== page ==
729 at the time of this writing microsoft does not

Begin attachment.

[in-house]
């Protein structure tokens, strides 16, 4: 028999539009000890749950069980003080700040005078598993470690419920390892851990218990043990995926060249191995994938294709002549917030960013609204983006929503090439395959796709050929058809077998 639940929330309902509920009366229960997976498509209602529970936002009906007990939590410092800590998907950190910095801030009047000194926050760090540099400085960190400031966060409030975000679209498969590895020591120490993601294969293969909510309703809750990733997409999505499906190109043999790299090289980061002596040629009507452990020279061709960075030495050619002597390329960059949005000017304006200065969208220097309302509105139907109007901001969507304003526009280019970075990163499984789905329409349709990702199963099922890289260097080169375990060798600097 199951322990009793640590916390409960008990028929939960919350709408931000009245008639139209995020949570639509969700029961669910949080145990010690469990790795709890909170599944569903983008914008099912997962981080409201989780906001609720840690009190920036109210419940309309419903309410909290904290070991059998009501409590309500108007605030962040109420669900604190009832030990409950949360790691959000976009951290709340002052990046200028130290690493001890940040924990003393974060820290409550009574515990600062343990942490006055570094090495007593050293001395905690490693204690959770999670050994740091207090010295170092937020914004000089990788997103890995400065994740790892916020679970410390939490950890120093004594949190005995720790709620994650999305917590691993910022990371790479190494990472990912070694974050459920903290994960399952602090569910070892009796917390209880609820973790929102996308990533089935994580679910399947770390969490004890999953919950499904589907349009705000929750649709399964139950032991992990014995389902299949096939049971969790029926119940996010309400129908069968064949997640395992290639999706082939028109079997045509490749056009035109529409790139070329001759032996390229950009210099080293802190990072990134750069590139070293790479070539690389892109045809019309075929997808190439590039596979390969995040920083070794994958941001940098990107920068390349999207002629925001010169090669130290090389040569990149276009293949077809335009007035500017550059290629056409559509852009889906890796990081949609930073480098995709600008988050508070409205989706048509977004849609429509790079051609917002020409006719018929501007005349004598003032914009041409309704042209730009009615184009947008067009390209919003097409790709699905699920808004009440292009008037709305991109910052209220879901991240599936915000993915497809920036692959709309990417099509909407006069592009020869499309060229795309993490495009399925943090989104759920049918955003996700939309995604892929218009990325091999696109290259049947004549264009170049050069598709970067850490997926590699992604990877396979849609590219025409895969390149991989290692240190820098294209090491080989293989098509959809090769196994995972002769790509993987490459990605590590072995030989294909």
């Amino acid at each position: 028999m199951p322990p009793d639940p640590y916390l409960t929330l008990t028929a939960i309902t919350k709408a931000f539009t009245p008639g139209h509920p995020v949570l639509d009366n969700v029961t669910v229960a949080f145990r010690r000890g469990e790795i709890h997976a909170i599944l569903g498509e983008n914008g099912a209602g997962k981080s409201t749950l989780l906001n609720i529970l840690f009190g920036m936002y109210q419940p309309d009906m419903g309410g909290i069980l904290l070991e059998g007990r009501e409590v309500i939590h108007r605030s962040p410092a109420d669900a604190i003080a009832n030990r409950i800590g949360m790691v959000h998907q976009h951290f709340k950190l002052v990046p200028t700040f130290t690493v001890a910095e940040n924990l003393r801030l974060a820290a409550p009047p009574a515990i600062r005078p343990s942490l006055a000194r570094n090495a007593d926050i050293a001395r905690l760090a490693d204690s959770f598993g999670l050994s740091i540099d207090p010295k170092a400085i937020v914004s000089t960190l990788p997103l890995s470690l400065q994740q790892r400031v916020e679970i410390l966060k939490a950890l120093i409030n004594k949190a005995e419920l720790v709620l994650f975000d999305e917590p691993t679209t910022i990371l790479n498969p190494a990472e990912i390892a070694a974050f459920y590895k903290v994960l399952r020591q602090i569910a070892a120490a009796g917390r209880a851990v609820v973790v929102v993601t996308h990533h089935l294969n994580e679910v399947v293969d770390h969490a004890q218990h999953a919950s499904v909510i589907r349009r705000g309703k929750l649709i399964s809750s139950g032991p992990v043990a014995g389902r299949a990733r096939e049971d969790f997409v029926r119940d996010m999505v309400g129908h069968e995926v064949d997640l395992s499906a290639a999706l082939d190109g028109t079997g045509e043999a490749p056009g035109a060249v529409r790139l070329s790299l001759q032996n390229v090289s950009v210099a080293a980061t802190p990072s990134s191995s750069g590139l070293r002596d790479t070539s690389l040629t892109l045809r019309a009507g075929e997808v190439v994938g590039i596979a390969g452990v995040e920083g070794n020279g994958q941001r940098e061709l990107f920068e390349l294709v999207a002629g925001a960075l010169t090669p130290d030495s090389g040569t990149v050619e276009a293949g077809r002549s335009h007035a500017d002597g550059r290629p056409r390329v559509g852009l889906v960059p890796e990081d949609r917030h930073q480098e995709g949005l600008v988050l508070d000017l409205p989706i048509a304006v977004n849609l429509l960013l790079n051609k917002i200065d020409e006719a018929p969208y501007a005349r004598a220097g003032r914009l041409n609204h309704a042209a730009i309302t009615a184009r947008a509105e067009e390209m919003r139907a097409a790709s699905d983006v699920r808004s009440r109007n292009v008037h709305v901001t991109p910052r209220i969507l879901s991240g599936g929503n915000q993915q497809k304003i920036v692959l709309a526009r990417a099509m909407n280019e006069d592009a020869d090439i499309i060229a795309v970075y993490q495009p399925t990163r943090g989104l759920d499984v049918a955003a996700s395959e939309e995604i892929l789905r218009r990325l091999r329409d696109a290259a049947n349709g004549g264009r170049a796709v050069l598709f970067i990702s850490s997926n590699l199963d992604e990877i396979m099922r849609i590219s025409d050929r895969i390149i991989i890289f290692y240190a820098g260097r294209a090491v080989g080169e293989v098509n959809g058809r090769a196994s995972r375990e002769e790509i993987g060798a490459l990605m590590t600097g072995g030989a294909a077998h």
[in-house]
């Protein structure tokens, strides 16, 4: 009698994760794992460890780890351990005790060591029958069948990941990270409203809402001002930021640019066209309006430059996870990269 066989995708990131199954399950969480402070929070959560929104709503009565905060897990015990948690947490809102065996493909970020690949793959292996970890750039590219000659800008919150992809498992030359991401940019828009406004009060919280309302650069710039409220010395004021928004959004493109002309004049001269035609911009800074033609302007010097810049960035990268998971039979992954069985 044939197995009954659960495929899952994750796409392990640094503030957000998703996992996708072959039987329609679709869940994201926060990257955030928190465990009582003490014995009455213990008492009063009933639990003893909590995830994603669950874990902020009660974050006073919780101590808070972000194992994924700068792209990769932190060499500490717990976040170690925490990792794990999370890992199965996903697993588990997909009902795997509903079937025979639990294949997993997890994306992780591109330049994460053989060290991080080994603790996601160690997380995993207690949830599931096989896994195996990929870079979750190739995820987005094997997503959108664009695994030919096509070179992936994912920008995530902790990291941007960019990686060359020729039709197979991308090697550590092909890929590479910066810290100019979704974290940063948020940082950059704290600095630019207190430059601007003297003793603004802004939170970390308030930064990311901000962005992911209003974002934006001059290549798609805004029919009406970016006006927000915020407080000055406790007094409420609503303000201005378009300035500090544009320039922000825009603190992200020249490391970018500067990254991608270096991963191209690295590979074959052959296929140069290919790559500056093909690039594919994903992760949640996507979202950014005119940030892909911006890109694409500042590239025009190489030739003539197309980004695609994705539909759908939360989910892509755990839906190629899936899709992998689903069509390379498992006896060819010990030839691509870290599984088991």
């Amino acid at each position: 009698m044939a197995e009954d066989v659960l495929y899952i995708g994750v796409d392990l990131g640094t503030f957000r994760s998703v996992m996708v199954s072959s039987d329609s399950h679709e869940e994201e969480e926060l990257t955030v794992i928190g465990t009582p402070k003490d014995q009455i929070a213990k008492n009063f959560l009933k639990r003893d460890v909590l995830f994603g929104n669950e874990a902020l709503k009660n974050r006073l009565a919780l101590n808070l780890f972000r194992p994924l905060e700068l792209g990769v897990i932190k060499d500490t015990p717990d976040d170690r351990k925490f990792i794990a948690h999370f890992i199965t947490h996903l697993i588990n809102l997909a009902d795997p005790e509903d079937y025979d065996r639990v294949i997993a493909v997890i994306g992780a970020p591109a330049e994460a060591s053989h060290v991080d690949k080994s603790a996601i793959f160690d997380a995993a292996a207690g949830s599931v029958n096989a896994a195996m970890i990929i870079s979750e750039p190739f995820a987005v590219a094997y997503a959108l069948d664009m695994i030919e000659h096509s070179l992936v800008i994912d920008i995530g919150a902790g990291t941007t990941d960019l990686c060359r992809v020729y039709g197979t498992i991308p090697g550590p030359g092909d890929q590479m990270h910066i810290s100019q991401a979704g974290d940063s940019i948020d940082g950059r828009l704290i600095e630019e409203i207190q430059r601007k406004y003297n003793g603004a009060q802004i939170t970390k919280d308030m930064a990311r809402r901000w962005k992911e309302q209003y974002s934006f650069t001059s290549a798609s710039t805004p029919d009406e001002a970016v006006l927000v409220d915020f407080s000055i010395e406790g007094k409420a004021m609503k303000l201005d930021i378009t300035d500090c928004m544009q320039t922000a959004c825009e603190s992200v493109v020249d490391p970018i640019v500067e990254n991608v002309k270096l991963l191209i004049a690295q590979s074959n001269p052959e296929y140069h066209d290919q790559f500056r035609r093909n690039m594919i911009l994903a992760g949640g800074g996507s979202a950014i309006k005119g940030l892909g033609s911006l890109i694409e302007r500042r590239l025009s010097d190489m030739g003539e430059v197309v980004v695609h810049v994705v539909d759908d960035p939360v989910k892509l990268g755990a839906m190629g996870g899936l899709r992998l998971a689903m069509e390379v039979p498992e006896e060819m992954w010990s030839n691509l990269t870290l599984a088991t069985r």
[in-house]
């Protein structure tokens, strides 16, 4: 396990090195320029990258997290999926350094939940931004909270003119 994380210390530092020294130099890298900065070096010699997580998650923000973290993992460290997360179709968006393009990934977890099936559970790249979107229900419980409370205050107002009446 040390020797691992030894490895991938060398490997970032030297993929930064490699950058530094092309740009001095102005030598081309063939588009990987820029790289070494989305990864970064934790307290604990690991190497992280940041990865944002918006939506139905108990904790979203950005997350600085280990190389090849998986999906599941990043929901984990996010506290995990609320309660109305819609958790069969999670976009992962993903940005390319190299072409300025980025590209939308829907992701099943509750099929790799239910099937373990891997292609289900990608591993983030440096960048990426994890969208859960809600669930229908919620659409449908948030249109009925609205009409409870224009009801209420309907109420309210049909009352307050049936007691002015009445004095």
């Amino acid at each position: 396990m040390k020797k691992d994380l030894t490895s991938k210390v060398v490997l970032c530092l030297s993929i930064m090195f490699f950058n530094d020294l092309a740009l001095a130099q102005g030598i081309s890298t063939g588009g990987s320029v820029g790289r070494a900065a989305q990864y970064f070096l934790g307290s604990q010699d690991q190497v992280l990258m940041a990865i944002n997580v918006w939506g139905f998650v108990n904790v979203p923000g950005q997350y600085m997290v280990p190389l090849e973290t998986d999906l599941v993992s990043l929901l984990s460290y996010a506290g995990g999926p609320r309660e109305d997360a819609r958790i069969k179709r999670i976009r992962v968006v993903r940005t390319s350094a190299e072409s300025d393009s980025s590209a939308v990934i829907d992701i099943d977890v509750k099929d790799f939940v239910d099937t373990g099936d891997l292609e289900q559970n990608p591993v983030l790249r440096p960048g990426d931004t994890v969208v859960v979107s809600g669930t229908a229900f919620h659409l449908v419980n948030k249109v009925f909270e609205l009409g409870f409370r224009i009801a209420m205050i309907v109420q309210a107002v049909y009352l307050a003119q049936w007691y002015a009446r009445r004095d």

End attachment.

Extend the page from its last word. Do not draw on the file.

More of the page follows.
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At the time of this writing, Microsoft does not produce a Silverlight plug- in for Linux. However, an open source project called Moonlight offers a Linux-compatible version of Silverlight. This is based on the Mono project, an open source version of C# and the .NET Framework that can run on various non-Microsoft systems, including Linux. Microsoft has provided some assistance to the Moonlight project to help its developers achieve compatibility with the Microsoft Silverlight plug- in. However, be aware that the Moonlight plug-in has historically lagged behind Microsoft’s—as we write this, Moonlight’s current official re- lease is two major version numbers behind Microsoft’s. If you need to support Linux desktop machines with a Silverlight-based web applica- tion, this lag will limit the features you can use. Despite the very different environments in which WPF and Silverlight applications run, they have a great deal in common. Both use a markup language called Xaml to define the layout and structure of user interfaces. Their APIs are sufficiently similar that it is possible to write a single codebase that can be compiled for either WPF or Silverlight. There are critical concepts, such as data binding and templating, which you need to understand to be productive in either system. It’s not accurate to say that Silverlight is a subset of WPF. However, this doesn’t stop people from saying it; even Microsoft sometimes makes this claim. It’s strictly untrue: WPF has many features that Silverlight does not and Silverlight has a few features that WPF does not, so neither is a subset of the other. But even if you allow a slightly woolly interpretation of the word subset , it’s a misleading way to describe it. Even where both Silverlight and WPF offer equivalent features they don’t always work in the same way. A few minutes with a decompilation tool such as Reflector or ILDASM makes it abun- dantly clear that WPF and Silverlight are quite different beasts on the inside. So if you are contemplating building a single application that works both in the browser as a Silverlight application and on the desktop as a WPF application, it’s important to un- derstand the point in the following warning. While it is possible to write a single codebase that can run as both WPF and Silverlight code, this doesn’t happen automatically. Silverlight code is likely to need some modification before it will run correctly in WPF. If you have existing WPF code, significant chunks of it may need re- writing before it will run in Silverlight. Codebases that run on both WPF and Silverlight tend to use conditional compilation— they use the C# preprocessor’s #if , #else , and #endif directives to incorporate two different versions of the code in a single source file in the places where differences are required. Consequently, development and testing must be performed on Silverlight and WPF side by side throughout the development process.
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